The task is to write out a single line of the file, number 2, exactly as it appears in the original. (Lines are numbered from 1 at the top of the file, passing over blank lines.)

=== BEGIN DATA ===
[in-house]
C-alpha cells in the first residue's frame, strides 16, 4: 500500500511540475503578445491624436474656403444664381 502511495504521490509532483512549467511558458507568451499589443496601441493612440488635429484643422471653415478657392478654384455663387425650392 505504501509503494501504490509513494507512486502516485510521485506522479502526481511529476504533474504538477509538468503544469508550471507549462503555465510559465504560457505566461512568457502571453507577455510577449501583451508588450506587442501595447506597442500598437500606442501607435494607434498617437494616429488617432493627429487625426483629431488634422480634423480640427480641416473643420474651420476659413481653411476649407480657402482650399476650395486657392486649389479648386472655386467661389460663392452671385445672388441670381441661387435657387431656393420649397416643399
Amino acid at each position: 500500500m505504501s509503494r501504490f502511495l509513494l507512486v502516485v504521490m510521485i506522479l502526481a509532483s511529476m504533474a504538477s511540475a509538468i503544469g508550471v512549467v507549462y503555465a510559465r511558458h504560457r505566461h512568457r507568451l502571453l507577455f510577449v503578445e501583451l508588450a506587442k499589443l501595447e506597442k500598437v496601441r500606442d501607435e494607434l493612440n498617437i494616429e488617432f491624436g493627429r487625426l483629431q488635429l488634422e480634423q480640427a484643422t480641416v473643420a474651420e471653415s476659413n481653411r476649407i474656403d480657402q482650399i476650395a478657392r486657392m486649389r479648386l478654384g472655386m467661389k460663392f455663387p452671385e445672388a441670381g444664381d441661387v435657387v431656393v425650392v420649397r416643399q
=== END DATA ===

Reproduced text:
C-alpha cells in the first residue's frame, strides 16, 4: 500500500511540475503578445491624436474656403444664381 502511495504521490509532483512549467511558458507568451499589443496601441493612440488635429484643422471653415478657392478654384455663387425650392 505504501509503494501504490509513494507512486502516485510521485506522479502526481511529476504533474504538477509538468503544469508550471507549462503555465510559465504560457505566461512568457502571453507577455510577449501583451508588450506587442501595447506597442500598437500606442501607435494607434498617437494616429488617432493627429487625426483629431488634422480634423480640427480641416473643420474651420476659413481653411476649407480657402482650399476650395486657392486649389479648386472655386467661389460663392452671385445672388441670381441661387435657387431656393420649397416643399